Jo Hadley, the central character in His Favorites, is the victim of sexual abuse by a popular English teacher in a prestigious boarding school. The teacher is nearly 20 years older than her. Clearly there are many layers to this traumatic episode, some alluded to in the text and others merely inferred. It starts with the immediate and brutal assault on her body. On top of this is the shame at trying and failing to convince the school leadership that the teacher had taken advantage of his position of power to violate her. Then there is the agonizing concern that maybe she was complicit in the relationship out of a desire to succeed in his class and to leverage his perverse affection to increase her chances of admission to an Ivy League college.

There is an unspoken anxiety that maybe her silence will protect the teacher, allow him to continue to teach at the school, and enable him to attack and harm other women. Finally, there is the shame that she did not have the courage to step up even after she was no longer in the immediate thrall of the teacher. Ms Walbert’s storyline is fractured into many narrative planes that intersect unpredictably, that move forward and then circle back, that introduce other characters and events into the main account of abuse with little explanation. In fact, this disjointed perspective perfectly captures how patients experience disease. Illness starts with a physical breach in health, suddenly or more insidiously. Then there is the pain and discomfort linked to treatment. There is ever changing anxiety about how and why they have gotten ill and embarrassment created by dependency.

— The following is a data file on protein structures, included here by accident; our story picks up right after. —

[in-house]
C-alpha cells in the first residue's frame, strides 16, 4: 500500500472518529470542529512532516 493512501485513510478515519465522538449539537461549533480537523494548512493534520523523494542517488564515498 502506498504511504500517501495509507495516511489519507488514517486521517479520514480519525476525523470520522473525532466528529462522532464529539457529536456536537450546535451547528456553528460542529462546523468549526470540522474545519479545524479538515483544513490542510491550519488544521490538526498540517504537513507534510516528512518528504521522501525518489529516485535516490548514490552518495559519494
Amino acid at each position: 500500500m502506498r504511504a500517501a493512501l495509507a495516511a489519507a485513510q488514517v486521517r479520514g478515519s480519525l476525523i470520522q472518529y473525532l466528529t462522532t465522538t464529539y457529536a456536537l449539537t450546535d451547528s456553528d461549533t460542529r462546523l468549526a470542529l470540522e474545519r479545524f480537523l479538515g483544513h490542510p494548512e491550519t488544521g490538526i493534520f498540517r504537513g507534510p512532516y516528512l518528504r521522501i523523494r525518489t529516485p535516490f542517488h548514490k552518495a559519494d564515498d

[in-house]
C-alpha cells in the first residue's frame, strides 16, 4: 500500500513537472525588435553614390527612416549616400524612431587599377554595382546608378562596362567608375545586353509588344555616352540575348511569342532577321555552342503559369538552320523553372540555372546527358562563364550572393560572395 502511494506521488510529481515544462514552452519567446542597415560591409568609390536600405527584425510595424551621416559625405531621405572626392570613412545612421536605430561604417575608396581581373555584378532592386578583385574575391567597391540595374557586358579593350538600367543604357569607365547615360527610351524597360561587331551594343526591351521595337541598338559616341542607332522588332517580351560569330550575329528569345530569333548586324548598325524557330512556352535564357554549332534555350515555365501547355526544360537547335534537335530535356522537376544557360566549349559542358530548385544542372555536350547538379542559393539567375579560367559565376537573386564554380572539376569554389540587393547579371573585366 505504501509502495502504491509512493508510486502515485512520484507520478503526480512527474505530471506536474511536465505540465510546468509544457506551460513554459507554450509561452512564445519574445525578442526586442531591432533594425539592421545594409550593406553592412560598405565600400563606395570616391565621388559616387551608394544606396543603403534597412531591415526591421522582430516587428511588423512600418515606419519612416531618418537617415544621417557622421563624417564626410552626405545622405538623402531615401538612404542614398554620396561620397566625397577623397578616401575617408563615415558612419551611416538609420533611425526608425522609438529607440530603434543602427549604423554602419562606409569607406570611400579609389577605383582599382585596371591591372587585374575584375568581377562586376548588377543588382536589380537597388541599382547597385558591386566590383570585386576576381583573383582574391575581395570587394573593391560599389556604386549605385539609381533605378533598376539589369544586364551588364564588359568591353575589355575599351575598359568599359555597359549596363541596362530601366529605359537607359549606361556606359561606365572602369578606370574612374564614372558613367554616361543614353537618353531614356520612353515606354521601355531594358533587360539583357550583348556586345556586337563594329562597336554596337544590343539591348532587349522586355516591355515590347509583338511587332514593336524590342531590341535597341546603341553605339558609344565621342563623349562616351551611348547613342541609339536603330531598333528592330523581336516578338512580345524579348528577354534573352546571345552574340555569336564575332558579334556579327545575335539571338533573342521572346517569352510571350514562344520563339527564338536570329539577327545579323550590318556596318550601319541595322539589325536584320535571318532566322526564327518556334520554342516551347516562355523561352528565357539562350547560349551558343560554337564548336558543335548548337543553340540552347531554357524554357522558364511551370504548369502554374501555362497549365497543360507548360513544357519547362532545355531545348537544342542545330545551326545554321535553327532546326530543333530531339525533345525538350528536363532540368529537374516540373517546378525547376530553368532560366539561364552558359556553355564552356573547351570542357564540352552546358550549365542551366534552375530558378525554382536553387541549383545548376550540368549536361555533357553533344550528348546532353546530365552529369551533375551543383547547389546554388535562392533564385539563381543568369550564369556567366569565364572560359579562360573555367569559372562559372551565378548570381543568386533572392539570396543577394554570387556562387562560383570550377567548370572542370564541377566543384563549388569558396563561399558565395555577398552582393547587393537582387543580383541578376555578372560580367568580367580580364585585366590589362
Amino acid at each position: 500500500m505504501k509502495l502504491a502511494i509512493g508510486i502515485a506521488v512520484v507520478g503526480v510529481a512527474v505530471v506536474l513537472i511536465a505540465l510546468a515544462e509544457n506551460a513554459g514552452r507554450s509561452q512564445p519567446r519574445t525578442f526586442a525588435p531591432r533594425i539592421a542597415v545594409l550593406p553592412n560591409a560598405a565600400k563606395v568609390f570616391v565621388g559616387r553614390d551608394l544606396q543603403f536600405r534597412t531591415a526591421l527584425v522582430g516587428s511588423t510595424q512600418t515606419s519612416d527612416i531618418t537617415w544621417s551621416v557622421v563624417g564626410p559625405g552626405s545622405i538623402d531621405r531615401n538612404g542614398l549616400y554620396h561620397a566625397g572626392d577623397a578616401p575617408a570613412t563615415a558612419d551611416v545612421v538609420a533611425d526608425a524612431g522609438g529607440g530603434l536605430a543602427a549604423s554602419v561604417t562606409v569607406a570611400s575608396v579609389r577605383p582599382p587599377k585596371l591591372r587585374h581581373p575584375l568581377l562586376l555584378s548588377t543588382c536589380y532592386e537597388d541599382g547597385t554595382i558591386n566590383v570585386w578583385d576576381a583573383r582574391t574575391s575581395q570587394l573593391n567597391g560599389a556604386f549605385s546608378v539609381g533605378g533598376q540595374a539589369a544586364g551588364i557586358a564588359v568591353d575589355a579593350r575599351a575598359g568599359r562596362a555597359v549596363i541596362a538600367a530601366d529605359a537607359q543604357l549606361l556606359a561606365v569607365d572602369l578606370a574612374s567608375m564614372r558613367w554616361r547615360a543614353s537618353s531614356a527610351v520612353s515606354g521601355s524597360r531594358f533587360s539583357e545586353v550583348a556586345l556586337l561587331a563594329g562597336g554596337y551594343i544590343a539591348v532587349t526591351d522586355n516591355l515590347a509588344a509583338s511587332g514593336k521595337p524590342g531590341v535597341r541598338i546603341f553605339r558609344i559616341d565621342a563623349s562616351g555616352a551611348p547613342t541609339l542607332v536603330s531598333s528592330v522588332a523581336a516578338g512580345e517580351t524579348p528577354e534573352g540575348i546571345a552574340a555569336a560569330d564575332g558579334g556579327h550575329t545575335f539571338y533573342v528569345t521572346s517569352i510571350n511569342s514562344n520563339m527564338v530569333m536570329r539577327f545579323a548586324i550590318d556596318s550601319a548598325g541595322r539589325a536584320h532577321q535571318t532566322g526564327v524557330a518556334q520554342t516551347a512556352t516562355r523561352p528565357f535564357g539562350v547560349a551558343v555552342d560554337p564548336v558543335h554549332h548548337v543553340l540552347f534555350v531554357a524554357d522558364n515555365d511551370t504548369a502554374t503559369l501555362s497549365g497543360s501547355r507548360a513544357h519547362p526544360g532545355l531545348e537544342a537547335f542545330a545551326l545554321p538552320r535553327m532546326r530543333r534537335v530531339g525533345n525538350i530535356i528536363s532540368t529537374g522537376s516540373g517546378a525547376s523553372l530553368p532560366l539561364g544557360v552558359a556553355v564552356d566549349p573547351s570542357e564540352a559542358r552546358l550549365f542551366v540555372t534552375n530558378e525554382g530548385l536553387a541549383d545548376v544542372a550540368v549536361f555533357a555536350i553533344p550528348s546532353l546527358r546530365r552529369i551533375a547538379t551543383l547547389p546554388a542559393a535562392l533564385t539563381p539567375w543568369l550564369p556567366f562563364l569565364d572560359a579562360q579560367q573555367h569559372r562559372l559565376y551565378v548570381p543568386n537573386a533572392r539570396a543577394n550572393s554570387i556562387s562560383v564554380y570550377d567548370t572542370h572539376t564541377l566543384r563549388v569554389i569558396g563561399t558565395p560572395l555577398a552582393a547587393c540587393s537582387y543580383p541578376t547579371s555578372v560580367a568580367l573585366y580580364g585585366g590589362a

Hopes for the future are continuously recalibrated and there is ever present concern that no matter what happens it will not work out well. Illness is not a kaleidoscope of beautiful colors and shapes but rather a frightening hall of distorting mirrors that can be completely disequilibrating. That is the experience created by reading Kate Walbert’s extraordinary novel which may be precisely why it may be useful for residents to read when they are in training. It provides a realistic microcosm of a traumatic event that can help physicians learn what their patients are experiencing, the constantly shifting landscape patients occupy when they come to them for diagnosis and treatment.


Kate Walbert, the author of His Favorites, is a graduate of the NYU Masters in Fine Arts Program. She attended the Pediatric Resident Reading Group in January, and participated in the discussion of His Favorites with the residents who had read her book. The objective of the reading group is to use immersion in exemplary books to foster a more humane assessment of patients and their families. As the organizer of the group, I purposely avoid books with medical themes. The lively discussion of His Favorites suggests that it resonates with pediatricians in training and would be a good addition to a library designed to promote the compassionate practice of medicine.


Simon and Schuster